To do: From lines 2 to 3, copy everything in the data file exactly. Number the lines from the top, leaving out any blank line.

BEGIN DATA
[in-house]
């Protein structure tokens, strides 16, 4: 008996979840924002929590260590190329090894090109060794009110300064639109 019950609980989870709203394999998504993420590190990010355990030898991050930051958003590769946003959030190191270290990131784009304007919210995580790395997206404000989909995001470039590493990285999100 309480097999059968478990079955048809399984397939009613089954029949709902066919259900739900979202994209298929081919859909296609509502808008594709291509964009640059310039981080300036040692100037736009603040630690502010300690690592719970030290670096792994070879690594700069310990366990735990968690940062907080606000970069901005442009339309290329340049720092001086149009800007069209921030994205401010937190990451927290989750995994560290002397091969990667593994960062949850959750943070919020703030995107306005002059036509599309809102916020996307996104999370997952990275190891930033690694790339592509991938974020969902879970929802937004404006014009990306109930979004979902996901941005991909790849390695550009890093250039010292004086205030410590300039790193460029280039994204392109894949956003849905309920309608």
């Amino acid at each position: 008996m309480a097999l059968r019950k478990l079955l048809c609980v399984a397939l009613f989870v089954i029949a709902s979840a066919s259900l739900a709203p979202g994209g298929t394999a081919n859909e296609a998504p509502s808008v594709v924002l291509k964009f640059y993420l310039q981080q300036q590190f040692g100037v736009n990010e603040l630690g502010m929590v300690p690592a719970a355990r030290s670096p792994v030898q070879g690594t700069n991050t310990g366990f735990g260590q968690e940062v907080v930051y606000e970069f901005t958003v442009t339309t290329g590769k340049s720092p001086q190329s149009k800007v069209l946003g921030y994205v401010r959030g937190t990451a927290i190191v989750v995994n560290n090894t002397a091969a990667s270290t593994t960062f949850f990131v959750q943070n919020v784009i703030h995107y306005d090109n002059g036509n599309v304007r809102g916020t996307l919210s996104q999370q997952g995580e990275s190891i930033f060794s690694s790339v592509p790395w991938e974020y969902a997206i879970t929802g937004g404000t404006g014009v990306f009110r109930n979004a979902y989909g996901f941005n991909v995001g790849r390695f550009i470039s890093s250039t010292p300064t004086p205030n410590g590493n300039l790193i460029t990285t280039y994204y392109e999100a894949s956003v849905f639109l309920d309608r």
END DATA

């Protein structure tokens, strides 16, 4: 008996979840924002929590260590190329090894090109060794009110300064639109 019950609980989870709203394999998504993420590190990010355990030898991050930051958003590769946003959030190191270290990131784009304007919210995580790395997206404000989909995001470039590493990285999100 309480097999059968478990079955048809399984397939009613089954029949709902066919259900739900979202994209298929081919859909296609509502808008594709291509964009640059310039981080300036040692100037736009603040630690502010300690690592719970030290670096792994070879690594700069310990366990735990968690940062907080606000970069901005442009339309290329340049720092001086149009800007069209921030994205401010937190990451927290989750995994560290002397091969990667593994960062949850959750943070919020703030995107306005002059036509599309809102916020996307996104999370997952990275190891930033690694790339592509991938974020969902879970929802937004404006014009990306109930979004979902996901941005991909790849390695550009890093250039010292004086205030410590300039790193460029280039994204392109894949956003849905309920309608």
């Amino acid at each position: 008996m309480a097999l059968r019950k478990l079955l048809c609980v399984a397939l009613f989870v089954i029949a709902s979840a066919s259900l739900a709203p979202g994209g298929t394999a081919n859909e296609a998504p509502s808008v594709v924002l291509k964009f640059y993420l310039q981080q300036q590190f040692g100037v736009n990010e603040l630690g502010m929590v300690p690592a719970a355990r030290s670096p792994v030898q070879g690594t700069n991050t310990g366990f735990g260590q968690e940062v907080v930051y606000e970069f901005t958003v442009t339309t290329g590769k340049s720092p001086q190329s149009k800007v069209l946003g921030y994205v401010r959030g937190t990451a927290i190191v989750v995994n560290n090894t002397a091969a990667s270290t593994t960062f949850f990131v959750q943070n919020v784009i703030h995107y306005d090109n002059g036509n599309v304007r809102g916020t996307l919210s996104q999370q997952g995580e990275s190891i930033f060794s690694s790339v592509p790395w991938e974020y969902a997206i879970t929802g937004g404000t404006g014009v990306f009110r109930n979004a979902y989909g996901f941005n991909v995001g790849r390695f550009i470039s890093s250039t010292p300064t004086p205030n410590g590493n300039l790193i460029t990285t280039y994204y392109e999100a894949s956003v849905f639109l309920d309608r």